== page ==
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Case Report

A 37-year-old white man was admitted to our hospital for endoscopic removal of a recrudescent adenoma. The adenoma in the flexura duodeni inferior had a central scarred retraction and biopsy-proven low-grade intraepithelial neoplasia (IEN). An endoscopic mucosal resection (EMR) was performed 6 and 4 months before presentation at our institution. The patient did not have any symptoms. Medical history contained hypertension and an episode of depression. Physical examination and laboratory workup did not show any pathology. The patient gave written informed consent.

Before resection, the margins of the 10-mm adenoma were marked with argon-plasma coagulation (APC) with a standard gastroscope. Then we switched to the gastroduodenal FTRD. After balloon dilatation of the upper esophageal sphincter (UES) of 20 mm, a passage with the FTRD system was not possible. No relevant mucosal damage was detected. The patient was discharged without pain or bleeding signs.

A new attempt was done 2 months later. After boogying on 17 to 19 mm with bougies, the endoscope with FTRD cap was used. After balloon dilatation of the upper sphincter of the esophagus of 20 mm, a passage with the FTRD system was again not possible. The pressure was increased and after switching the patient into supine position, the passage was eventually successful. The endoscope was then advanced into the duodenum. The grasping forceps were advanced through the working channel. The lesion was pulled into the cap to incorporate a double, full-thickness layer of the duodenal wall. The over-the-scope clip (OTSC) was then deployed, and the tissue above the clip was immediately resected with the snare ([Figs. 1] [2]). The resected adenoma was retrieved. There were no signs for bleeding or perforation. A control gastroscopy one day after showed a correctly placed OTSC. A minor contact bleeding was treated by APC. The histological workup of the specimen (28 mm × 22 mm) showed a 3-mm tubular adenoma with low-grade IEN and complete (R0) resection. The patient was discharged after 2 days without any further complications.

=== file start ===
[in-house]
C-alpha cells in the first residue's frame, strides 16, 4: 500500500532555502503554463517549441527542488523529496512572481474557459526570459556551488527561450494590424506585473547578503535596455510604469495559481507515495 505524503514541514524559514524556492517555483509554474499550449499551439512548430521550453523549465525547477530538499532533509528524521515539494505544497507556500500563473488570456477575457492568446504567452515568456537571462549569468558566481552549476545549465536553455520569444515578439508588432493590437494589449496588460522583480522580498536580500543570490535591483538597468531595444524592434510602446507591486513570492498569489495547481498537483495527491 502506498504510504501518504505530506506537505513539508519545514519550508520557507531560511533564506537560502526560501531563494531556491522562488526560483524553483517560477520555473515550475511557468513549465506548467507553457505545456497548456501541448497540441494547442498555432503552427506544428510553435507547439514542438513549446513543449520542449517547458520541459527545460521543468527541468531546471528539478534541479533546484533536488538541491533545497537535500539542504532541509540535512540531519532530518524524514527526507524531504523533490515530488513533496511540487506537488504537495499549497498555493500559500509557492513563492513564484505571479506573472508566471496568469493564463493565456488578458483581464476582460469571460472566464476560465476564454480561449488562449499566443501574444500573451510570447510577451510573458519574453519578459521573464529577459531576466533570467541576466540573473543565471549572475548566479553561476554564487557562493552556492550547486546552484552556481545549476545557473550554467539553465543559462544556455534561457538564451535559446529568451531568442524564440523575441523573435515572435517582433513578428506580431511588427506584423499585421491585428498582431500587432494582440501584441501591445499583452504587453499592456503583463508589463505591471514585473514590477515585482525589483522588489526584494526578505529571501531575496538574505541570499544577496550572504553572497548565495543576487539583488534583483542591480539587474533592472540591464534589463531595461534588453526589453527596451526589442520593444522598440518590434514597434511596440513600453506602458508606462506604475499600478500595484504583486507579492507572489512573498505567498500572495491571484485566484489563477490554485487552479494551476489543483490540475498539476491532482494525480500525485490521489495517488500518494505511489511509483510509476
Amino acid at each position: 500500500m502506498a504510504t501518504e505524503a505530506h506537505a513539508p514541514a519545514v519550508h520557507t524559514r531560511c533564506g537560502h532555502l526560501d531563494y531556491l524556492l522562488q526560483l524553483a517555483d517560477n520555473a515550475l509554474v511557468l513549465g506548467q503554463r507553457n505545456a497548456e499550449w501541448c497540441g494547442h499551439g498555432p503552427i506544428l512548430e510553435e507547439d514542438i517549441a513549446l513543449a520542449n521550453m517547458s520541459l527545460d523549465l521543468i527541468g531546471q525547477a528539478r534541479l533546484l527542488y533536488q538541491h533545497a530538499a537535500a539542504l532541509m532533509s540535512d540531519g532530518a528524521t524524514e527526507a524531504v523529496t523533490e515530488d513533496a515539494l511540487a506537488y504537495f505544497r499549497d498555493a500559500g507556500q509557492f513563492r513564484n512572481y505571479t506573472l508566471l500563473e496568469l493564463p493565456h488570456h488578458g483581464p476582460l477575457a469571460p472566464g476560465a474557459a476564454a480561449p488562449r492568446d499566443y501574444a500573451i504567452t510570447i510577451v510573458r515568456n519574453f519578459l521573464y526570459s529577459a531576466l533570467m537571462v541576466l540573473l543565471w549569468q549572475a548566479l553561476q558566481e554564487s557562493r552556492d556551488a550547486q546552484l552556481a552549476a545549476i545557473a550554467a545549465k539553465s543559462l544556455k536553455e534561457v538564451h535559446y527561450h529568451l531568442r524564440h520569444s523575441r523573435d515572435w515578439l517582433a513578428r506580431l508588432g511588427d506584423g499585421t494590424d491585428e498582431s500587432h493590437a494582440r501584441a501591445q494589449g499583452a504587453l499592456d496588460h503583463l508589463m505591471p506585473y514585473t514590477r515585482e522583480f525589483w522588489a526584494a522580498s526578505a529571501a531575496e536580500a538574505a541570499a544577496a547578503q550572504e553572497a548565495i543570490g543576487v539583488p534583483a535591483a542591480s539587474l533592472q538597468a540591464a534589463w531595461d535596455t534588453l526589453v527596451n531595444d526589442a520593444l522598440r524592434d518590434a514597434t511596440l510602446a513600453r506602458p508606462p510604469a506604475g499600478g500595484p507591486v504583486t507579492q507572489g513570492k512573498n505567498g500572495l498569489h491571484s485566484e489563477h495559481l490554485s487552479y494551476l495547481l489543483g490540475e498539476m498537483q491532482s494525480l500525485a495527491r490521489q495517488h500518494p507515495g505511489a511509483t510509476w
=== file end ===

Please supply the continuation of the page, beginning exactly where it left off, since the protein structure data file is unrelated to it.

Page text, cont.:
Zoom Image
Fig. 1 Illustration of the FTRD procedure. (1 and 2) Grasping forceps are advanced through the working channel of the endoscope. (3) The target lesion is grasped and pulled into the cap. (4) The OTSC is deployed and creates a full-thickness plication of the gastrointestinal wall. (5) The pseudopolyp is resected above the OTSC with the preloaded snare (Courtesy of Ovesco Endoscopy AG, Tuebingen, Germany, with permission). FTRD, full-thickness resection device; OTSC, over-the-scope clip.
Zoom Image